We should also never forget that a person who displays bad behavior is not necessarily a bad person in all their aspects. Labeling someone thus, especially if that person is an observant believer, is a distorted perspective and reflects one’s own contempt. Moreover, discrediting another believer in such a way means that the discreditor is actually the one who is on the wrong path; he or she might suffer a blow from that person, or a severe dispute might occur. So, instead of making an immediate judgment about another person, it is always best to think of a way to resolve the dispute and to come to terms. The person who takes the first step and apologizes for what has happened can be considered to be a hero. Prophet Muhammad, peace be upon him, also points out that when two people are angry with one another, the virtuous one is the one who makes the first greeting (Bukhari, Adab, 62). The following verse in the Qur’an enjoins believers as follows:
Goodness and evil can never be equal. Repel evil with what is better (or best). Then see: the one between whom and you there was enmity has become a bosom friend. (Fussilat 41:34)
I deeply regret and sometimes feel great sorrow when such weaknesses and lack of integrity surface, despite the above-mentioned divine instructions and warnings. It is not uncommon to come across two people, who normally meet each other at spiritual gatherings and discuss issues related with belief, becoming involved in a dispute. This means that such people are unable to perceive the resentment and hatred that is directed towards believers, and the plots that have been devised by antagonist circles obsessed with enmity; these can obstruct many good services. If these plots against and resentment towards believers are trivial matter, then what is significant for them, that their honor and pride were not regarded? So for us, is it truly the case that the denial of God and His Messenger is not a major issue, but a word uttered unfavorably on our behalf is more important?!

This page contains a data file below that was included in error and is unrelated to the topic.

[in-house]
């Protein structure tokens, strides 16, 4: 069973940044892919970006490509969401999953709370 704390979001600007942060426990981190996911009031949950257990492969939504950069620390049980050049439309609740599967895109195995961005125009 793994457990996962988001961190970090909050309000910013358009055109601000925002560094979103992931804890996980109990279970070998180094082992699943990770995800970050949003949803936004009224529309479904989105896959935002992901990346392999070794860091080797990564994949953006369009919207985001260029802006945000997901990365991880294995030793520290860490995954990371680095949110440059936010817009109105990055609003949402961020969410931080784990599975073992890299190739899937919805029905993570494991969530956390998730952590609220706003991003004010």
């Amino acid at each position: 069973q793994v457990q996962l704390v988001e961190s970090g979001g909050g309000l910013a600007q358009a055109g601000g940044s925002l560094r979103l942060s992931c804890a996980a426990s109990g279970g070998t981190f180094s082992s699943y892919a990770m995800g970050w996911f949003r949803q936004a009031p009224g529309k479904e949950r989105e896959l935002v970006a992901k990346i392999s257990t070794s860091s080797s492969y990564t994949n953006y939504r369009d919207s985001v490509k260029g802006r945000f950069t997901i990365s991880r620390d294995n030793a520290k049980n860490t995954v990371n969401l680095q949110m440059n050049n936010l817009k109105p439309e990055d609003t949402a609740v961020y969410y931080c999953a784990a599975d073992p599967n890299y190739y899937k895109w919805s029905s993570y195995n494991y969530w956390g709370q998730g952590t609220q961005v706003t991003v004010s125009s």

What do we value most? We should be aware of the attention that we give to frivolous matters which we unnecessarily overvalue at the expense of many issues of greater magnitude. God has blessed us with reason, and even beyond that, with belief and the ability to comprehend. So, it is imperative that we analyze how people fall out, albeit they share countless common denominators in belief and values. They believe in the same Creator, the same Sovereign, the same Lord, perhaps even follow the same Messenger and religion, and turn in the same direction for prayer; they may even live in the same country and are committed to the same lofty goals, treading on the same path… Hundreds of shared values should unite people, but we may still fall in dispute over matters that are as insignificant as the wings of a fly. If someone curses me, this does not give me the right to respond likewise. For Bediuzzaman, retaliation is a cruel principle.